1 Shakazragore

Gospel Doctrine Plus Lesson 31 Homework

Ramus, Illinois, situated twenty miles due east from Nauvoo, was the site of several significant visits from the Prophet Joseph Smith in 1843. Ramus was nearly exclusively LDS and reached a population of five hundred inhabitants at its peak. Benjamin F. Johnson, younger brother of Joel (founder of Ramus), lived there and was a favorite of Joseph's. In his home, in the spring of 1843, Joseph taught the Saints the items of instruction found in D&C 130 and 131. Also, as noted in the section heading, though Joseph received D&C 132 in 1831, at Hyrum's urging, he formally recorded this revelation in the summer of 1843 in Nauvoo.

Marriage from the Beginning

Sections 131 and 132 contain doctrines relative to the eternal nature of holy matrimony. These were not new doctrines. The Lord instituted marriage as the wholesome and perfecting relationship between men and women in the Garden of Eden (see History of the Church, 2:320; also Matt. 19:4-6).

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One of my callings in my ward is that of ward missionary. Among other responsibilities, this calling requires me to teach the investigator/new member Sunday school class once or twice a month. For as long as I have been in the ward–coming up on four years now–this course has been going through the Gospel Principles manual, front to back, and starting it over upon completion. The idea, of course, is that new members, recently activated members, and investigators should be given “milk before meat” (or “MBM” hereafter) and learn the basics of the gospel before moving into the standard Gospel Doctrine courses with the rest of the adults. After a couple of months of this, a couple of issues occurred to me.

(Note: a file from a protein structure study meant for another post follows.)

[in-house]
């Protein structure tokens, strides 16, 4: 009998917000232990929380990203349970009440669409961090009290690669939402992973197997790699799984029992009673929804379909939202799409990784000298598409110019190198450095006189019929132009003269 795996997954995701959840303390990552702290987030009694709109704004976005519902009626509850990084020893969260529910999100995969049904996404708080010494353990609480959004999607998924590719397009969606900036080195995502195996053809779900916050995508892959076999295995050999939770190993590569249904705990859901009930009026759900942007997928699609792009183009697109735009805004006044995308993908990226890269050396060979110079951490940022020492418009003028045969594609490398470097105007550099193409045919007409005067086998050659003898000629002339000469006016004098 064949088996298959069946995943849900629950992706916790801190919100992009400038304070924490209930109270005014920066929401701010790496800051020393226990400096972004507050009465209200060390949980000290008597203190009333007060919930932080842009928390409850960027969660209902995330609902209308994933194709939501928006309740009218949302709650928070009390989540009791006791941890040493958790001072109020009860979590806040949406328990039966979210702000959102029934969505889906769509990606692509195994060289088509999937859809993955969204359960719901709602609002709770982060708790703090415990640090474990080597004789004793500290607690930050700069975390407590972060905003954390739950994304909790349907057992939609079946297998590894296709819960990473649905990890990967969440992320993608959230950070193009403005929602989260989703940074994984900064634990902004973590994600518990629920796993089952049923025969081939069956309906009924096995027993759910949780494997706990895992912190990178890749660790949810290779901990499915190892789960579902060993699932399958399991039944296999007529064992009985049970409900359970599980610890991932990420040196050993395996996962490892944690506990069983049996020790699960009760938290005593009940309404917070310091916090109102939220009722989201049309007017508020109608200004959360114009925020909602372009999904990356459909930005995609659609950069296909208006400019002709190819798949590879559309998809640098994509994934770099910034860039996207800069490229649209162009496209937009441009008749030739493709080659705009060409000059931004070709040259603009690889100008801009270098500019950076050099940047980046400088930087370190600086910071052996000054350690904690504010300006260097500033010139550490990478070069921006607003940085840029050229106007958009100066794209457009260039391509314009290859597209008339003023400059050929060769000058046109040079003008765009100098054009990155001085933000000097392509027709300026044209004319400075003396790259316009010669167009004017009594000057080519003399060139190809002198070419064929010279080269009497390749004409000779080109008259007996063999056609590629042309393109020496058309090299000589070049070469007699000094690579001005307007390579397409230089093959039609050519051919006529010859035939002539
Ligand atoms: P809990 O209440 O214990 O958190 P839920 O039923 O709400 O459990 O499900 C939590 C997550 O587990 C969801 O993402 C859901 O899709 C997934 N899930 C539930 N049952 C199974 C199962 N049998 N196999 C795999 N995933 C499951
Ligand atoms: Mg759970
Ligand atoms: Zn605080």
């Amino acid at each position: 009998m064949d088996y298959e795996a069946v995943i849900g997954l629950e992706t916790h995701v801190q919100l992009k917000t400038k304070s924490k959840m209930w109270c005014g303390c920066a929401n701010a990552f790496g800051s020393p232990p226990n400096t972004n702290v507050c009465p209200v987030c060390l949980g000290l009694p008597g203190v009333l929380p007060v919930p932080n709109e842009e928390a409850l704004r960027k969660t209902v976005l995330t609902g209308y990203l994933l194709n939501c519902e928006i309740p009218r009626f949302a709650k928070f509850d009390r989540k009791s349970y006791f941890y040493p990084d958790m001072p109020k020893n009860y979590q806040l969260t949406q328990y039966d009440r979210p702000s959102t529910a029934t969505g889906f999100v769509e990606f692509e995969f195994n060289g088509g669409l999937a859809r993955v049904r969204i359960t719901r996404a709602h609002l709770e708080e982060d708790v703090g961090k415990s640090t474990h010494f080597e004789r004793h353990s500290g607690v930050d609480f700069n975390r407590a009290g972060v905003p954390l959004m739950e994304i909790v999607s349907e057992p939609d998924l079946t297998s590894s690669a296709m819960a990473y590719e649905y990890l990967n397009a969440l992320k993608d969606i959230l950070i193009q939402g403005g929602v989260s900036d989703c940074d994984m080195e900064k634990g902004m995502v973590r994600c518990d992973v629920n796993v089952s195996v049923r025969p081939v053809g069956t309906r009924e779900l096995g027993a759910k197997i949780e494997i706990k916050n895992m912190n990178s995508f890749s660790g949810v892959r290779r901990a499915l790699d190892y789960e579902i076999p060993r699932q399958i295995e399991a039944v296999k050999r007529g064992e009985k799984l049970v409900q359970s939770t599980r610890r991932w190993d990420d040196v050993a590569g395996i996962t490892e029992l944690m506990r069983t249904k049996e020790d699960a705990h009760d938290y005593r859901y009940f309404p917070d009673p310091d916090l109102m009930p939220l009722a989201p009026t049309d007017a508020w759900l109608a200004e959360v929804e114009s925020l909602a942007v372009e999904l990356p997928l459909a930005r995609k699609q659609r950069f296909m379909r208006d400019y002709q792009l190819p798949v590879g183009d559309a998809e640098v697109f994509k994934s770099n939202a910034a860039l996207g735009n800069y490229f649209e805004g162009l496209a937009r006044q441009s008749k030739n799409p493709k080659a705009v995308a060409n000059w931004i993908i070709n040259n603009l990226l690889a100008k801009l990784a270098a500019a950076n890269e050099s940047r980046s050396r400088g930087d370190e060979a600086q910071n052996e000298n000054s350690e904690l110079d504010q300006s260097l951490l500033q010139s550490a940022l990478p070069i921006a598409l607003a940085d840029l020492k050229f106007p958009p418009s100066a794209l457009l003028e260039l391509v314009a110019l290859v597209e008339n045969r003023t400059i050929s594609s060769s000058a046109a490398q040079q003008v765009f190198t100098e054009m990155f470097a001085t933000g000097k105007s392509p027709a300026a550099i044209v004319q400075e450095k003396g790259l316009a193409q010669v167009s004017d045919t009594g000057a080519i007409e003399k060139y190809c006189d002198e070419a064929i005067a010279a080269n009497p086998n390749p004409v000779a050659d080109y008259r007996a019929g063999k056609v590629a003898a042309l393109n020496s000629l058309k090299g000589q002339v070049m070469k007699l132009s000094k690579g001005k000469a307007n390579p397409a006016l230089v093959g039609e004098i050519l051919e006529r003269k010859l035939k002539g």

First, I am sick to death of the Gospel Principles manual. One of my other callings just happens to be as an instructor in the Elders Quorum, and guess what I teach there? Yep. The Gospel Principles manual. So since (as luck would have it!) we recently finished the GP manual the investigator class, we started the manual over again, I am hearing the same lessons in Sunday school and Priesthood meeting, only a couple of weeks apart from each other.[1]

Second, the Gospel Principles manual iscan be a horrible choice of material for investigators and new members. While I completely agree, in principle, with the basic idea behind having an MBM course, I question whether much critical thinking or planning has been done (at least in my current and past wards) to ensure that the target audience is actually getting what it needs on a weekly basis.

Although there are likely some wards where large numbers of investigators–and long term investigators, in particular–attend church meetings regularly, the ward I live in rarely has investigators among the attendees. Moreover, it is even rarer to see the same investigator in Sunday school more than once, and still further less common to see the same investigator on consecutive weeks. The new members and recently-activated members are similarly less-than-consistent with attendance.

This is where the use of the Gospel Principles manual becomes problematic in a MBM course: It only represents actual MBM if the investigator happens to catch the first lesson and continues to attend regularly from there on out. If an investigator shows up in January, they may be treated to a great, simple discussion of the Plan of Salvation. However, if an investigator shows up for the first time in April, they may get a lesson on “The Lord’s Covenant People” for their pre-meat meal. Show up in May, and you’ll receive a lesson the Gifts of the Spirit during your first worship experience with the Mormons. November investigators? The Gathering of the House of Israel, baby!